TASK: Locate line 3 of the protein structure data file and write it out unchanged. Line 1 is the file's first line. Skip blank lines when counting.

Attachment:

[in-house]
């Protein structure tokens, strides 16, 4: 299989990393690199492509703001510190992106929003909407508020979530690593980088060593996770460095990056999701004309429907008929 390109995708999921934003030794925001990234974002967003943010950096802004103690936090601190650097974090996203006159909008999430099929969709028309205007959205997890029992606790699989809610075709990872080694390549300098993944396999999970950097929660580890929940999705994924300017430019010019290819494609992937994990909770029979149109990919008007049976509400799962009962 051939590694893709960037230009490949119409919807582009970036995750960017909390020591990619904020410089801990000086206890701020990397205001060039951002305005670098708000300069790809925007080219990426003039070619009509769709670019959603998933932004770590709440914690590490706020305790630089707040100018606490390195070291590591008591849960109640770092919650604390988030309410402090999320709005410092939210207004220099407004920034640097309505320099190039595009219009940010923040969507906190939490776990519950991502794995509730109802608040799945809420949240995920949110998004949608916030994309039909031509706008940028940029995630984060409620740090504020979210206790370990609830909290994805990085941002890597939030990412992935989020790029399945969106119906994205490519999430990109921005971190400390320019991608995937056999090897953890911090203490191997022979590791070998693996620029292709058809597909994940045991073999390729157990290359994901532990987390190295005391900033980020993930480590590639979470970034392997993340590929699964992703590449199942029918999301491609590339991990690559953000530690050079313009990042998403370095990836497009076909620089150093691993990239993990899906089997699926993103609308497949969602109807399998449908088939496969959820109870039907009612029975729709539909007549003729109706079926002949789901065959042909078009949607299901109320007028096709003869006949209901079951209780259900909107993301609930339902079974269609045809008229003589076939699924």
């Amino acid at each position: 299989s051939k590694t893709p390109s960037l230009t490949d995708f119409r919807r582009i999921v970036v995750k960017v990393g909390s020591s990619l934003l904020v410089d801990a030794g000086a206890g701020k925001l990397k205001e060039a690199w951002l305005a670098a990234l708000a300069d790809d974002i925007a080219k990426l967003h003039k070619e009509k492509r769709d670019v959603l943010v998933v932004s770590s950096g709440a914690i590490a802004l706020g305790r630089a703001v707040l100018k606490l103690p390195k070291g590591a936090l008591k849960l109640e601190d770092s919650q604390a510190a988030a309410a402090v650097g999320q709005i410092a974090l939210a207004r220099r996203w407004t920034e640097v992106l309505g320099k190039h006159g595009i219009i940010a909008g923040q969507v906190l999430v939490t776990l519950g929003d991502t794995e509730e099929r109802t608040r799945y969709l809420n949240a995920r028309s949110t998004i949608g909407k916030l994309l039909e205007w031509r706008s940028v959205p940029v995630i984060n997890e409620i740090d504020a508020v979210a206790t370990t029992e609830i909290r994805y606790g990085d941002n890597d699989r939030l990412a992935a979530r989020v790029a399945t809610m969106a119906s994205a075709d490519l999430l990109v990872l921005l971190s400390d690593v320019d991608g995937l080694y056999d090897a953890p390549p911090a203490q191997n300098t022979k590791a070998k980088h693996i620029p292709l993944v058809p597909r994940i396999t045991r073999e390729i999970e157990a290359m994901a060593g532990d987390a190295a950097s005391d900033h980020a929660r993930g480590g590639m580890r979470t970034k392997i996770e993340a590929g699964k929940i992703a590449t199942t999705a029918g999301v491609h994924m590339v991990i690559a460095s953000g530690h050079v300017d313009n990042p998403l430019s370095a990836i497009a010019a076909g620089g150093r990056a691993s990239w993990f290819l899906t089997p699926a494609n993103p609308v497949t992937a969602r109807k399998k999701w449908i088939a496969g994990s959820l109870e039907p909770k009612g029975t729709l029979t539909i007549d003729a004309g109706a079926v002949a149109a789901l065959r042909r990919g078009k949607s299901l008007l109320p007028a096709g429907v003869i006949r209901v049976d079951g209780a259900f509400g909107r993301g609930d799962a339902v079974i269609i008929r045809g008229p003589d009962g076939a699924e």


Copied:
């Amino acid at each position: 299989s051939k590694t893709p390109s960037l230009t490949d995708f119409r919807r582009i999921v970036v995750k960017v990393g909390s020591s990619l934003l904020v410089d801990a030794g000086a206890g701020k925001l990397k205001e060039a690199w951002l305005a670098a990234l708000a300069d790809d974002i925007a080219k990426l967003h003039k070619e009509k492509r769709d670019v959603l943010v998933v932004s770590s950096g709440a914690i590490a802004l706020g305790r630089a703001v707040l100018k606490l103690p390195k070291g590591a936090l008591k849960l109640e601190d770092s919650q604390a510190a988030a309410a402090v650097g999320q709005i410092a974090l939210a207004r220099r996203w407004t920034e640097v992106l309505g320099k190039h006159g595009i219009i940010a909008g923040q969507v906190l999430v939490t776990l519950g929003d991502t794995e509730e099929r109802t608040r799945y969709l809420n949240a995920r028309s949110t998004i949608g909407k916030l994309l039909e205007w031509r706008s940028v959205p940029v995630i984060n997890e409620i740090d504020a508020v979210a206790t370990t029992e609830i909290r994805y606790g990085d941002n890597d699989r939030l990412a992935a979530r989020v790029a399945t809610m969106a119906s994205a075709d490519l999430l990109v990872l921005l971190s400390d690593v320019d991608g995937l080694y056999d090897a953890p390549p911090a203490q191997n300098t022979k590791a070998k980088h693996i620029p292709l993944v058809p597909r994940i396999t045991r073999e390729i999970e157990a290359m994901a060593g532990d987390a190295a950097s005391d900033h980020a929660r993930g480590g590639m580890r979470t970034k392997i996770e993340a590929g699964k929940i992703a590449t199942t999705a029918g999301v491609h994924m590339v991990i690559a460095s953000g530690h050079v300017d313009n990042p998403l430019s370095a990836i497009a010019a076909g620089g150093r990056a691993s990239w993990f290819l899906t089997p699926a494609n993103p609308v497949t992937a969602r109807k399998k999701w449908i088939a496969g994990s959820l109870e039907p909770k009612g029975t729709l029979t539909i007549d003729a004309g109706a079926v002949a149109a789901l065959r042909r990919g078009k949607s299901l008007l109320p007028a096709g429907v003869i006949r209901v049976d079951g209780a259900f509400g909107r993301g609930d799962a339902v079974i269609i008929r045809g008229p003589d009962g076939a699924e």